Lightning Review

The Girl With Ghost Eyes by M.H. Boroson


The Girl with Ghost Eyes

by M.H. Boroson

The Girl With Ghost Eyes starts just before a fight begins, and it just keeps going. In this action packed story, Li-lin is a young Chinese widow who has the ability to see the spirit world and who has been trained in kung fu as well as magic. She is drawn into magical intrigue when she must protect her father and the people of San Francisco’s Chinatown from an attack that combines magical and mundane threats.

Li-lin is the first-person narrator and I just adored her. I thought that her struggles to be a “good” daughter were realistic and her ability to bend rules without breaking them was endlessly entertaining. However, it’s the supporting characters who steal the show – a floating eyeball, a warrior cat, a Buddhist man with the shadow of a tiger, and Li-Lin’s infuriating yet layered father, among others.

I’m not sufficiently knowledgeable about Chinese culture to speak to how authentic the book is in that regard, but I was impressed by the afterword, in which the author stresses that Chinese culture was not and is not monolithic. He also explains some authorial shortcuts (as when on one occasion he uses a Japanese word) and emphasizes that Asian cultures and languages are not interchangeable. As a resident of Gold Rush country, I can say that the sense of place is nicely handled, as is the role of the Chinese in Californian history. I’d be interested in the thoughts of anyone of Chinese descent who has read the book.

There’s only the teeniest hint of romance in this story. However, it’s a great paranormal/fantasy in a historical urban setting that focuses on a group of people too often ignored in history and in non-fiction. And Li-lin is a wonderful heroine: smart, determined, and struggling against all kinds of barriers including her own sense of self. I’m very much hoping that Li-lin and her floating eyeball friend will return in a sequel.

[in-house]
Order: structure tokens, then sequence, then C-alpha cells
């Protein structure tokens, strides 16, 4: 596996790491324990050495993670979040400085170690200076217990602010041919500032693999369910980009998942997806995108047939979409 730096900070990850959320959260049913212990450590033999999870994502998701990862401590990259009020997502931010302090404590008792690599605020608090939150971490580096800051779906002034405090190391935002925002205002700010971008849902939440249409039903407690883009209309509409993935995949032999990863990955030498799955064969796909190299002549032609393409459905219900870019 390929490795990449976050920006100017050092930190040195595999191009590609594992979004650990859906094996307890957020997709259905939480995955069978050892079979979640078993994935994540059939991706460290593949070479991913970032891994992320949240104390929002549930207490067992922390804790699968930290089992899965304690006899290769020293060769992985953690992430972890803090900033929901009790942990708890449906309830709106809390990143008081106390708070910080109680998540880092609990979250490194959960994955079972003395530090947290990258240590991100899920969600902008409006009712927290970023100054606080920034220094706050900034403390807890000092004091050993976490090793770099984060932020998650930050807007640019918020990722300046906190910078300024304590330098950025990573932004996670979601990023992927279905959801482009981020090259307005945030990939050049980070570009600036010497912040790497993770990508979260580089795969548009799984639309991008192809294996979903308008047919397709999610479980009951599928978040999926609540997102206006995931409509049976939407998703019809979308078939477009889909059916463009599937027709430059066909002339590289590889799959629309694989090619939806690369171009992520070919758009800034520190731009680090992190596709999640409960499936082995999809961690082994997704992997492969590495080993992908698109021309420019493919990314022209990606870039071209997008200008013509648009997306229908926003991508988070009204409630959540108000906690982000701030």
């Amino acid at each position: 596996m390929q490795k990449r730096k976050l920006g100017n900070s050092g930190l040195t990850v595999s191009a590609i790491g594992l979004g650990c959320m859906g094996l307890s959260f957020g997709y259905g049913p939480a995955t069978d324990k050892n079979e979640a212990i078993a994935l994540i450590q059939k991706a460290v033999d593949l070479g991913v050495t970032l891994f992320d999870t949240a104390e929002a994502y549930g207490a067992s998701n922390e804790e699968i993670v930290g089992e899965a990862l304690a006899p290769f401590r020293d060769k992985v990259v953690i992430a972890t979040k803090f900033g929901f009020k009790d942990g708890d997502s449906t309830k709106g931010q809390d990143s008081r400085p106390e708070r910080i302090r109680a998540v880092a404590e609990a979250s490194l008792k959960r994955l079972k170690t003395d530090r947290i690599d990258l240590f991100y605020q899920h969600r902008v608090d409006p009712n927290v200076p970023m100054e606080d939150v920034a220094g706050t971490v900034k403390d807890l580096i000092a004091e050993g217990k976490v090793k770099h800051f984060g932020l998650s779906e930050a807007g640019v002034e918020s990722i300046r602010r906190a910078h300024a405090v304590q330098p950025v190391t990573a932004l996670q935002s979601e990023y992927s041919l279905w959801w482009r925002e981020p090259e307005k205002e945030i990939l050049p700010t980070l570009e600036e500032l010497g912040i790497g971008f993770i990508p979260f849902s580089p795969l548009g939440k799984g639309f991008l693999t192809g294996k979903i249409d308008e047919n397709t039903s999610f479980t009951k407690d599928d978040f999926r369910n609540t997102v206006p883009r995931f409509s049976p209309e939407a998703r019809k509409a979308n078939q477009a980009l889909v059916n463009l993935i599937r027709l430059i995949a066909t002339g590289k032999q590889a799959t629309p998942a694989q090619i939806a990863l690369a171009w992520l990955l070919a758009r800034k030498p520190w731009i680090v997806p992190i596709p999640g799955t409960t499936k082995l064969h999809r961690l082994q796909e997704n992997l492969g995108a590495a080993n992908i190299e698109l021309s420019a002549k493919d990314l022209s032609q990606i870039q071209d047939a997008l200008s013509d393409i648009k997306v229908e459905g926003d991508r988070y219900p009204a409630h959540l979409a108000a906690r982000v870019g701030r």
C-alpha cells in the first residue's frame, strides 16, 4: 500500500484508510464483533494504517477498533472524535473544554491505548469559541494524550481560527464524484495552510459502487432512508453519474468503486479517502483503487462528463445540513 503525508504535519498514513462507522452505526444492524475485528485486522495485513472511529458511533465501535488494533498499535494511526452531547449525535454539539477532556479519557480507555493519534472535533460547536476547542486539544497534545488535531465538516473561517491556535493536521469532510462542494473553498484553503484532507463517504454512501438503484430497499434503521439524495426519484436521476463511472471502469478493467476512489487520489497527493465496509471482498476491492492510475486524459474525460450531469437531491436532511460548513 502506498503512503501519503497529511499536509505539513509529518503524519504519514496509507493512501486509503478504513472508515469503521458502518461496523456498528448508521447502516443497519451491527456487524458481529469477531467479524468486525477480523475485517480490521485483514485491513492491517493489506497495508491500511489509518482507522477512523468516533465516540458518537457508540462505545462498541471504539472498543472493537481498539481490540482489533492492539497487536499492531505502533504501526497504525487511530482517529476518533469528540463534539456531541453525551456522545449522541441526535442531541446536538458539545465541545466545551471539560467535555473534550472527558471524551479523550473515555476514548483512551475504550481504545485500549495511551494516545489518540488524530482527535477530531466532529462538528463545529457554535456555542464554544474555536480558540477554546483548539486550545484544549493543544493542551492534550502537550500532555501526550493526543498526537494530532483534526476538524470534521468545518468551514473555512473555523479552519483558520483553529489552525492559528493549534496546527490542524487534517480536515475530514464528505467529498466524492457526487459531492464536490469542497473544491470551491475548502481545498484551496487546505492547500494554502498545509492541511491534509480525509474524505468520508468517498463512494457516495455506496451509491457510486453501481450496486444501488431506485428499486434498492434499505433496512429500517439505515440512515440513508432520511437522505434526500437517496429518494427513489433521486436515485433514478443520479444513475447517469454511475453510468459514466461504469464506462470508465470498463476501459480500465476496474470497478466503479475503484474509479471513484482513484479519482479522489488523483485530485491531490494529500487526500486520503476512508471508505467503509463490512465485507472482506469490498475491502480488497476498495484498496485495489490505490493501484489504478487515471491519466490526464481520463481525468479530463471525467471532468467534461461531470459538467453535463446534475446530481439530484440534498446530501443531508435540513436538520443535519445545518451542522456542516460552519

Carrie S

It’s the end of the nineteenth century in San Francisco’s Chinatown, and ghost hunters from the Maoshan traditions of Daoism keep malevolent spiritual forces at bay. Li-lin, the daughter of a renowned Daoshi exorcist, is a young widow burdened with yin eyes—the unique ability to see the spirit world. Her spiritual visions and the death of her husband bring shame to Li-lin and her father—and shame is not something this immigrant family can afford.

When a sorcerer cripples her father, terrible plans are set in motion, and only Li-lin can stop them. To aid her are her martial arts and a peachwood sword, her burning paper talismans, and a wisecracking spirit in the form of a human eyeball tucked away in her pocket. Navigating the dangerous alleys and backrooms of a male-dominated Chinatown, Li-lin must confront evil spirits, gangsters, and soulstealers before the sorcerer’s ritual summons an ancient evil that could burn Chinatown to the ground.

With a rich and inventive historical setting, nonstop martial arts action, authentic Chinese magic, and bizarre monsters from Asian folklore, The Girl with Ghost Eyes is also the poignant story of a young immigrant searching to find her place beside the long shadow of a demanding father and the stigma of widowhood. In a Chinatown caught between tradition and modernity, one woman may be the key to holding everything together.

Historical: Other, Science Fiction/Fantasy
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